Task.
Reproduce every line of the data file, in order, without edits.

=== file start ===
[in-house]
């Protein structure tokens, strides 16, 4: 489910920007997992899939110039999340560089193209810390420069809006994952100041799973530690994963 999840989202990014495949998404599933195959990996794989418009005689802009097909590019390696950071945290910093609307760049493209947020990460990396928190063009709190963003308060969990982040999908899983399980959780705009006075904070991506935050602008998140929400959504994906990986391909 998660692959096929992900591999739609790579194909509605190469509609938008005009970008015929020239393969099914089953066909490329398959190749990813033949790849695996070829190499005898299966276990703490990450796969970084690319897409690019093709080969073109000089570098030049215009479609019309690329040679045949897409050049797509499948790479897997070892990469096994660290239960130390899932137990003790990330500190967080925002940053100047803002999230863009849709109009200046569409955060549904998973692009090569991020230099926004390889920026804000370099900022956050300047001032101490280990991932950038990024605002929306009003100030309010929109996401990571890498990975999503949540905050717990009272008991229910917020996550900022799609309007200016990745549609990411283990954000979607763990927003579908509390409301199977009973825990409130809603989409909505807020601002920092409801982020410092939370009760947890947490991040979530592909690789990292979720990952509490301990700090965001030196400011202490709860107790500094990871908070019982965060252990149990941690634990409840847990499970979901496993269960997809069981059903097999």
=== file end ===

[in-house]
């Protein structure tokens, strides 16, 4: 489910920007997992899939110039999340560089193209810390420069809006994952100041799973530690994963 999840989202990014495949998404599933195959990996794989418009005689802009097909590019390696950071945290910093609307760049493209947020990460990396928190063009709190963003308060969990982040999908899983399980959780705009006075904070991506935050602008998140929400959504994906990986391909 998660692959096929992900591999739609790579194909509605190469509609938008005009970008015929020239393969099914089953066909490329398959190749990813033949790849695996070829190499005898299966276990703490990450796969970084690319897409690019093709080969073109000089570098030049215009479609019309690329040679045949897409050049797509499948790479897997070892990469096994660290239960130390899932137990003790990330500190967080925002940053100047803002999230863009849709109009200046569409955060549904998973692009090569991020230099926004390889920026804000370099900022956050300047001032101490280990991932950038990024605002929306009003100030309010929109996401990571890498990975999503949540905050717990009272008991229910917020996550900022799609309007200016990745549609990411283990954000979607763990927003579908509390409301199977009973825990409130809603989409909505807020601002920092409801982020410092939370009760947890947490991040979530592909690789990292979720990952509490301990700090965001030196400011202490709860107790500094990871908070019982965060252990149990941690634990409840847990499970979901496993269960997809069981059903097999």